The Cinderella animated short was made in 1922, a decade after Winsor McCay’s first animation. It is an excellent example of Reiniger’s animations. Everything is beautifully crafted making the characters and scenery vey distinguishable. All of the designs even those that look simple are rather complex and Reiniger has accounted for the movement of her characters by creating moveable limbs. The fact that the piece is a silhouette also makes it hard to distinguish certain objects from each other when due to a lack in colour and depth.

The animation is very flat. Although nicely composed and designed the animation itself is a little rough. Some movements are clunky and slow, unlike other 2D animations of the time where they ran smoothly and at a good pace. The animation also conveys the personalities of the character, defining them from their movements and actions, rather than sound and appearance.

What is interesting is that because of the silhouettes, Reiniger opens her animation up to interpretation.

“…in Reiniger’s monochromatic stories, the images allow space for the viewer’s imagination to fill in the gaps.” (North, 2009)

The animations have no colour or depth to them, nor much a sense of time, which allows the mind to play the animations, giving characters and scenery colour and appearance as well as a time that could the piece could be set in.

Norman McLaren
Norman McLaren was a Canadian animator known for his work for the NFB (National film Board of Canada).  McLaren experimented and produced a multitude of animations during his career all of which made him a pioneer of many new ideas in the world of animation. McLaren experimented in an array of media creating something visually stunning and creative.

“His early experiments in animation included actually scratching and painting the film stock itself…”(Konczewski, -)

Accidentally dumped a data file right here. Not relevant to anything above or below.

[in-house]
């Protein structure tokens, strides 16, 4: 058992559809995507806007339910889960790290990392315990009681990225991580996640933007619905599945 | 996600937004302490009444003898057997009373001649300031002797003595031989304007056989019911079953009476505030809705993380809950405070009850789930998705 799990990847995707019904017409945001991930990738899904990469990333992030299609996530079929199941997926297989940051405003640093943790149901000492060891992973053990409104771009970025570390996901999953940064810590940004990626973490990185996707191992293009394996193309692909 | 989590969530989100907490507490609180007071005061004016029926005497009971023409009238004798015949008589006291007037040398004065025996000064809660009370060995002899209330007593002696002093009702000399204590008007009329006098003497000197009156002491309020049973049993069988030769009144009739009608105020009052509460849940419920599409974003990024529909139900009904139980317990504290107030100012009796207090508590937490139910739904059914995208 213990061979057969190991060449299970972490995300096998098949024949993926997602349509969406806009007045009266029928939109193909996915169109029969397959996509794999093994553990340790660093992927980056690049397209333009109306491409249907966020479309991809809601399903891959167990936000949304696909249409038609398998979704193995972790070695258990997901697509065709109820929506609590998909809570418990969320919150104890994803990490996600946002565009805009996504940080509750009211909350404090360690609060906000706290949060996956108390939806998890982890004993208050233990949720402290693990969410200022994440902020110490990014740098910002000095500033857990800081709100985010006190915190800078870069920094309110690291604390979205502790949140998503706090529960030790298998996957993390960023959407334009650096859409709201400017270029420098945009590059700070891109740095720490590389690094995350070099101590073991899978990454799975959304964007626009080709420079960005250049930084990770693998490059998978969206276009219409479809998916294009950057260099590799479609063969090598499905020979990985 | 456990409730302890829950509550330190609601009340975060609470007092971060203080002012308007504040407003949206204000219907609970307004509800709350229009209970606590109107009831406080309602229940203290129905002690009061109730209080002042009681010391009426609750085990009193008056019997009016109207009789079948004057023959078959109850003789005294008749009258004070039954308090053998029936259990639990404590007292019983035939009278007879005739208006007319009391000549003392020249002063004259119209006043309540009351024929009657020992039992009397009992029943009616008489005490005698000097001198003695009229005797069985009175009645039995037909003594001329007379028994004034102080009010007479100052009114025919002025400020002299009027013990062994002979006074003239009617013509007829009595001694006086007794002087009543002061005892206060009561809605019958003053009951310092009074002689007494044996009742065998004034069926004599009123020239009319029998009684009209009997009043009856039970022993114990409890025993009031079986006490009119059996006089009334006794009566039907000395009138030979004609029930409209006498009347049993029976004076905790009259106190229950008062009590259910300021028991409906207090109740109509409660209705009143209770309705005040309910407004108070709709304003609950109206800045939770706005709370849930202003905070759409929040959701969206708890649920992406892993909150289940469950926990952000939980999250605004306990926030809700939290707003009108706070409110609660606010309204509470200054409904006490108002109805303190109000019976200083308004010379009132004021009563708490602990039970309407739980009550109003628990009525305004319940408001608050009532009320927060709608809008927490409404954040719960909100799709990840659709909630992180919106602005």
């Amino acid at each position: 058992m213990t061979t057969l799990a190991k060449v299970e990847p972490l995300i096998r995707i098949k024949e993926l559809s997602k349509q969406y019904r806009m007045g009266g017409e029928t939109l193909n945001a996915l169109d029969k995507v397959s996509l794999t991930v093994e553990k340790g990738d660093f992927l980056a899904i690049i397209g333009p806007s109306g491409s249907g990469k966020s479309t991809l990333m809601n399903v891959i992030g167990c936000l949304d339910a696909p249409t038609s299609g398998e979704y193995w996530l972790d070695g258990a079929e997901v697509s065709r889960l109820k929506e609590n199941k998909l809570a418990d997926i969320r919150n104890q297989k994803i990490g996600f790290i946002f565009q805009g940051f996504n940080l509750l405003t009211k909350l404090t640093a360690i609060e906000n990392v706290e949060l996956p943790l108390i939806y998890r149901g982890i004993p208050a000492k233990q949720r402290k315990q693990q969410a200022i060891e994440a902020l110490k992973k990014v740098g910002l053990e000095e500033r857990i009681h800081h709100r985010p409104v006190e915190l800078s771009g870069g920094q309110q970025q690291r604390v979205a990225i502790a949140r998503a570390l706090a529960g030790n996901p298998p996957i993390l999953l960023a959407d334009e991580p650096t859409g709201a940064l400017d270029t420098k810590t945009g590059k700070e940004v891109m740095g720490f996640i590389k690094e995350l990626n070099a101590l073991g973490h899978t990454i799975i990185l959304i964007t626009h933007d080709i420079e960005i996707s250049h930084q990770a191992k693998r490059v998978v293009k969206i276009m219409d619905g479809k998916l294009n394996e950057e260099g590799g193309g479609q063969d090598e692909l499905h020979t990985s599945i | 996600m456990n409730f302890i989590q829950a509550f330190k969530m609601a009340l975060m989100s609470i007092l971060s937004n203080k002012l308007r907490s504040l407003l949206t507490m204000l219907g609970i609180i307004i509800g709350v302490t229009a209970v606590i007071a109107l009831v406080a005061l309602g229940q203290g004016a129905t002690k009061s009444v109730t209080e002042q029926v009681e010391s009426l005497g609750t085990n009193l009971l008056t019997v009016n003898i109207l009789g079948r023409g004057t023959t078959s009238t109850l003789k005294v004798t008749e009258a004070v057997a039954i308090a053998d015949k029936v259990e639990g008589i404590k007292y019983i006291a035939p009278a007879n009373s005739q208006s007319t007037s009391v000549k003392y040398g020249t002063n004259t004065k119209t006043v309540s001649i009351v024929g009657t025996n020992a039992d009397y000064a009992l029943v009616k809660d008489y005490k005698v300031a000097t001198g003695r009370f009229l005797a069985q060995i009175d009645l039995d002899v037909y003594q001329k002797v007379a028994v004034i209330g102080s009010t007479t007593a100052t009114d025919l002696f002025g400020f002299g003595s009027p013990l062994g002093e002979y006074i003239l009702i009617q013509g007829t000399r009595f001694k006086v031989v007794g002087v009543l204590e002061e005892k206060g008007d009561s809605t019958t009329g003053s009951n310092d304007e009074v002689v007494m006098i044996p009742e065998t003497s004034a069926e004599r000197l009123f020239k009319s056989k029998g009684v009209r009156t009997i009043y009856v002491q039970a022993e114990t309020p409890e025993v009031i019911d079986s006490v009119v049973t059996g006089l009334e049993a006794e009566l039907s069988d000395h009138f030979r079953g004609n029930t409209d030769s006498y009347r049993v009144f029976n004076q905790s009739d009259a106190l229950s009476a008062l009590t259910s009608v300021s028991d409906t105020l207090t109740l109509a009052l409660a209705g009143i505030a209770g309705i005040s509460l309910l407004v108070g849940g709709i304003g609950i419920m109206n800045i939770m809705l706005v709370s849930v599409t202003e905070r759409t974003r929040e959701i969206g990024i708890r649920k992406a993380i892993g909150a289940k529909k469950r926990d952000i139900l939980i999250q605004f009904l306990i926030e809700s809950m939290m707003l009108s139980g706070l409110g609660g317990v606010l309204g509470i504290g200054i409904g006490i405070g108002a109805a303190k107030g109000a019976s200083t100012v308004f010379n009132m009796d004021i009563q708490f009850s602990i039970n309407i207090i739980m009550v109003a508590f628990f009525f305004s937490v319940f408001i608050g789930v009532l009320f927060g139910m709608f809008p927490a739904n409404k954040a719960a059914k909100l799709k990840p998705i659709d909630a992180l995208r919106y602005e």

In his early career McLaren would use arrangements of colours and shapes in his animations, not for providing story, which is what most animation was used for, but rather to show illusions. McLaren would continue to run with this into his later animations. One particular piece of his was Pas De Deux 1968, which took form from McLaren’s influence in dancing.

“Norman McLaren's short film is a cinematic study of the choreography of ballet. A bare, black set with the back-lit figures of dancers Margaret Mercier and Vincent Warren create a dream-like, hypnotic effect.” (NFB, 2009)

This piece is a cinematic masterpiece. Using held and copied frames McLaren creates the effect of emphasizing movement, which created something beautiful to look at. The posses and movements are smooth and fluid to a point where it could seem unnatural, touching upon dream like projection. The use of back lighting creates a defining emphasis on the dancers giving them slim form.

Walt Disney
Considered to master of 2D animation, Walt Disney was one of the most successful animators of his time and made landmarks in the industry. Disney was one of the first animators to bring sound to an animation after the silent era of film was slowly diminishing with the release of the Jazz Singer. His first animated short Steamboat Willie, which surfaced in 1928, was a massive hit and lead on to huge growth in animation.